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      The Role of MK:U in shaping the Oxford-Cambridge Arc

      Five part Q&A with Professor Lynette Ryals OBE, CEO, MK:U

      18 Feb 2022 Prof Lynette Ryals OBE, CEO, MK:U

      1. What is the founding philosophy of MK:U, and what is it doing differently from a digital skills perspective?

      The founding philosophy of MK:U is that we are a university designed with business, for business. Working with and consulting with employers at every step of the way, MK:U will develop and maintain a curriculum and an educational approach that is uniquely relevant to the world of work – in effect, blurring the boundaries between ‘work’ and ‘learning’, always thinking about how knowledge can be applied to tackling real-world business and societal issues.

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      2. Is it urgent that we rethink our approach towards the traditional curriculum? 

      The UK is suffering a chronic and growing skills gap, especially in digital skills. With companies struggling to recruit or train enough talent to meet their needs, our economic performance is being adversely impacted. This isn’t just about producing lots of people with relevant skills on paper; it is about producing people who can apply their learning so that they ‘hit the ground running’ when they are at work.

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      3. How do we ensure that future generations have the necessary skills to be adaptable and agile in a changing economy?

      At MK:U we believe that future generations will need flexible and transferable  skills to enable them to adapt to new technologies and innovations throughout their working lives. We already see the rate of technological change driving an increased requirement for people to re-train during their working lifetimes, a development that is likely to gain pace in years to come.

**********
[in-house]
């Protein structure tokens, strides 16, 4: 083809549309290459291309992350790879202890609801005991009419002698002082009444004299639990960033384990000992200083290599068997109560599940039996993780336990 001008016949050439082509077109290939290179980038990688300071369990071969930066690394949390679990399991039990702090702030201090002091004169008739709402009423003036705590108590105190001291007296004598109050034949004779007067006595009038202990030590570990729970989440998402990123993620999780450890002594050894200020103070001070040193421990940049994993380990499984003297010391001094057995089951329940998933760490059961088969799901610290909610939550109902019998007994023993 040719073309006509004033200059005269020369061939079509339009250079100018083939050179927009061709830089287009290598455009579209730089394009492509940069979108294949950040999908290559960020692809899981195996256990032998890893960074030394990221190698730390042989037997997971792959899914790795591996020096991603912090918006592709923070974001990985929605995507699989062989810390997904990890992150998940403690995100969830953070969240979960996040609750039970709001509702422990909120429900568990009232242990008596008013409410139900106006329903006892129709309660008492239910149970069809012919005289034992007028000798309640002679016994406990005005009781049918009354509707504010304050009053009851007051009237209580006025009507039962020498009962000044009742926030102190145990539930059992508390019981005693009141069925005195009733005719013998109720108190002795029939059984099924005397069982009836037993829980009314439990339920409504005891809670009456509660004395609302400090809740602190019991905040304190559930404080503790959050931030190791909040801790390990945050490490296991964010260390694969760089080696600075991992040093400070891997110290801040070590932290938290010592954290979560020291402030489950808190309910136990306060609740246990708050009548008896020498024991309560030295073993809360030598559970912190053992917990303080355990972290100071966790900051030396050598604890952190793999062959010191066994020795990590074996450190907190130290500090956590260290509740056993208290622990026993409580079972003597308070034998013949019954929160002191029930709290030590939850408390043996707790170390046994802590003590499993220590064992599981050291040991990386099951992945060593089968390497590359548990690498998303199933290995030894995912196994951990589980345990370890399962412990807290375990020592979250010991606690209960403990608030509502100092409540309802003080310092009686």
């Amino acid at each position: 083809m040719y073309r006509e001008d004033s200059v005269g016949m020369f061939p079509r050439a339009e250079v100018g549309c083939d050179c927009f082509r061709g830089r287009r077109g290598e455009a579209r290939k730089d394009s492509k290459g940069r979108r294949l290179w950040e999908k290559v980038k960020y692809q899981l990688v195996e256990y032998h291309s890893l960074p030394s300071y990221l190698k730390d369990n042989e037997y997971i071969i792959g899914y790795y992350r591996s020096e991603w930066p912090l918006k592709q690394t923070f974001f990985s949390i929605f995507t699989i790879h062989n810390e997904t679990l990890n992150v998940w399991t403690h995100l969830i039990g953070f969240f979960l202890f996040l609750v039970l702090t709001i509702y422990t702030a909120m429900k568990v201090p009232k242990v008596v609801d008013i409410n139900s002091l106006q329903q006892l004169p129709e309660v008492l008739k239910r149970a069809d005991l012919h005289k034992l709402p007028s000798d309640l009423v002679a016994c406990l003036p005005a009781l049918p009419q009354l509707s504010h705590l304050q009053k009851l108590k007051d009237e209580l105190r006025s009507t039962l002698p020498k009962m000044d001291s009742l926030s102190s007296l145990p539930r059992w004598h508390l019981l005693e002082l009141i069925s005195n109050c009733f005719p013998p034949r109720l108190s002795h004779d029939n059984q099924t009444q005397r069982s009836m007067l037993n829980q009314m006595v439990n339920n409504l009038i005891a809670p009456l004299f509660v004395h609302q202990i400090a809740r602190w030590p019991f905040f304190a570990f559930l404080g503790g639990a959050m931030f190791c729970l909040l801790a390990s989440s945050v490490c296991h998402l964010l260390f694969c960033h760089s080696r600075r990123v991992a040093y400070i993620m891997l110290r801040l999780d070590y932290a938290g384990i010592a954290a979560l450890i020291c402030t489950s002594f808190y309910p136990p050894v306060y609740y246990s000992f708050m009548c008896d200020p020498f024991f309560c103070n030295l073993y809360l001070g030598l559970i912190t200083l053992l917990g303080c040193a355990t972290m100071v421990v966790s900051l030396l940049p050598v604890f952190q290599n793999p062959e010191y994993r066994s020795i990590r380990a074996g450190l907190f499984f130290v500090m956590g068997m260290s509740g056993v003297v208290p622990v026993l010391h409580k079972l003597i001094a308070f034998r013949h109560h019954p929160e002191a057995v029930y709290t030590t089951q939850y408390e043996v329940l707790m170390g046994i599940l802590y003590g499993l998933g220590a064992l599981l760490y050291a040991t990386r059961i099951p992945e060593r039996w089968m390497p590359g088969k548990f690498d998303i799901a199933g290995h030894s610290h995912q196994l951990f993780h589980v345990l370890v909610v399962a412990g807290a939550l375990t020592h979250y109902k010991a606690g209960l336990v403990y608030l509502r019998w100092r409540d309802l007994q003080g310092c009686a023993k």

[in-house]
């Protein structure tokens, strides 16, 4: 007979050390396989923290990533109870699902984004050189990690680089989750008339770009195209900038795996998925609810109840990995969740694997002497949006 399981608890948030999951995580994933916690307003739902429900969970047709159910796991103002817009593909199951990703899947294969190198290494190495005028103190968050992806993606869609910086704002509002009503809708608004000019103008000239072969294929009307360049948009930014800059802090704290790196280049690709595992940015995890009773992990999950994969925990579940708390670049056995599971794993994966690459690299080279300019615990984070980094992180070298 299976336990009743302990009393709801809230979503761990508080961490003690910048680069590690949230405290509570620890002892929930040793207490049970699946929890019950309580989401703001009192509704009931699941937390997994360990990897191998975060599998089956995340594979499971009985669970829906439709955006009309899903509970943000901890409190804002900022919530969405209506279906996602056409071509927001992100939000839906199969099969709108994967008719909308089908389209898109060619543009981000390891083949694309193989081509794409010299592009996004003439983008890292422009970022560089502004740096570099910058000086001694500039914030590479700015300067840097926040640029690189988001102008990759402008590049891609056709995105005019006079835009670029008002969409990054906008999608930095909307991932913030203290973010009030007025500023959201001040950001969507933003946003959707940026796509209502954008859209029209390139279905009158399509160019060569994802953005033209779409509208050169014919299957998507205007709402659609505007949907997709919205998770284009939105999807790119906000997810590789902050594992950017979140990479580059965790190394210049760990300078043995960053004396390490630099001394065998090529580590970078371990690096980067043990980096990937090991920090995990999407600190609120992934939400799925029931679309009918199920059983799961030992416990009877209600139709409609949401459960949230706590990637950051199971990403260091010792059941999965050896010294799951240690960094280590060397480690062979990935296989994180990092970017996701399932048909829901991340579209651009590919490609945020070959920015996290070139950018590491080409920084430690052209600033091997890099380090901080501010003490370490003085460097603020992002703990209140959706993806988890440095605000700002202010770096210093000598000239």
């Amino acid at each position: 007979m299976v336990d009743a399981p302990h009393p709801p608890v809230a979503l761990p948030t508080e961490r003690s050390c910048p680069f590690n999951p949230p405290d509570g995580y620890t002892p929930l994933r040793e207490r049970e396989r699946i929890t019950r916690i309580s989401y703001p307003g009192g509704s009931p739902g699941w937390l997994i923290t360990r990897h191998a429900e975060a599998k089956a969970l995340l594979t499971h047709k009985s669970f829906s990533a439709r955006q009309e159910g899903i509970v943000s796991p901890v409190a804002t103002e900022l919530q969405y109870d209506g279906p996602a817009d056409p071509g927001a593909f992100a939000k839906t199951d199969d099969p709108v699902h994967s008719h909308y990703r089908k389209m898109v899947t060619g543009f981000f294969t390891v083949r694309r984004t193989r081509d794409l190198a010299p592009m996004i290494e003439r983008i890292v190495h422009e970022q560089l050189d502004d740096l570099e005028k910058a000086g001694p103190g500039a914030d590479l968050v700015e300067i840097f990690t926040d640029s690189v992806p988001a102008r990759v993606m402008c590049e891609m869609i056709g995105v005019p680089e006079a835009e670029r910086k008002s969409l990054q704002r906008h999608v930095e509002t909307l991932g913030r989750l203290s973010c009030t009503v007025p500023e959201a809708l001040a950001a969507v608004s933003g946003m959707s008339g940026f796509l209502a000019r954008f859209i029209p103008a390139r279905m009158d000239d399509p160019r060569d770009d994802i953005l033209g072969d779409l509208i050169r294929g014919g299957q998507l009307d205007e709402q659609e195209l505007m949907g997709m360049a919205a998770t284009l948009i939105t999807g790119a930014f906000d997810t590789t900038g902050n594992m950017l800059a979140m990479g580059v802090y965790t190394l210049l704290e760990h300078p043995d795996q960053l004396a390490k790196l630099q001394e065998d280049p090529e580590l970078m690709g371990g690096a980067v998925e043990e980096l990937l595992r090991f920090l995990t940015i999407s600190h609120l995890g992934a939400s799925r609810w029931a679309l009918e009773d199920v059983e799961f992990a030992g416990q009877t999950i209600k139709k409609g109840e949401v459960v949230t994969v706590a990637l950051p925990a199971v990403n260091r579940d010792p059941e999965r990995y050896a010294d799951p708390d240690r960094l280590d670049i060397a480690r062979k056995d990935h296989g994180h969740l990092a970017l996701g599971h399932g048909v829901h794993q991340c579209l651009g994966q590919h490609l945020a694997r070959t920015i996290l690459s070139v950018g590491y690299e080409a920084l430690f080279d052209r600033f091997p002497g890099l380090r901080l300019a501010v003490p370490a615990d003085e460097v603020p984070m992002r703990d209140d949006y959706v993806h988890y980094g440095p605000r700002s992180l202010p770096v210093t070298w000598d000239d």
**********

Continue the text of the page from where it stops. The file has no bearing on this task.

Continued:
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      4. Why is the Arc the most appropriate region to be carving the path for transformative education?

      Our values (Innovative, Exciting, Relevant, and Professional) reflect the distinctive qualities of the Oxford-Cambridge Innovation Arc, which is home to breakthrough scientific innovations in exciting fields including space propulsion, life sciences, and aerospace. 

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      5. What do you see as being the greatest opportunities and challenges as we upskill to meet the future demands of high-technology industries?

      The opportunities are huge, both for individuals and for society. Technology changes offer the creation of new, skilled jobs and whole new industries. A World Economic Forum report in June 2021 found that robotics and automation increases both productivity and jobs; PwC estimates that Artificial Intelligence could add $15 trillion to the global economy by 2030 – more than the current output of India and China combined – resulting in an increase of 14% in global GDP. New technologies such as automation and robotics offer solutions that could aid inclusivity by helping those with health or learning differences to participate more fully in their communities.

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      Webinar: Creating a Talent Pipeline to Supercharge the Arc


      In the third instalment of our webinar series with the Arc Universities Group and CBI, we will be discussing how to create a talent pipeline for the future, to supercharge the Oxford-Cambridge Arc.

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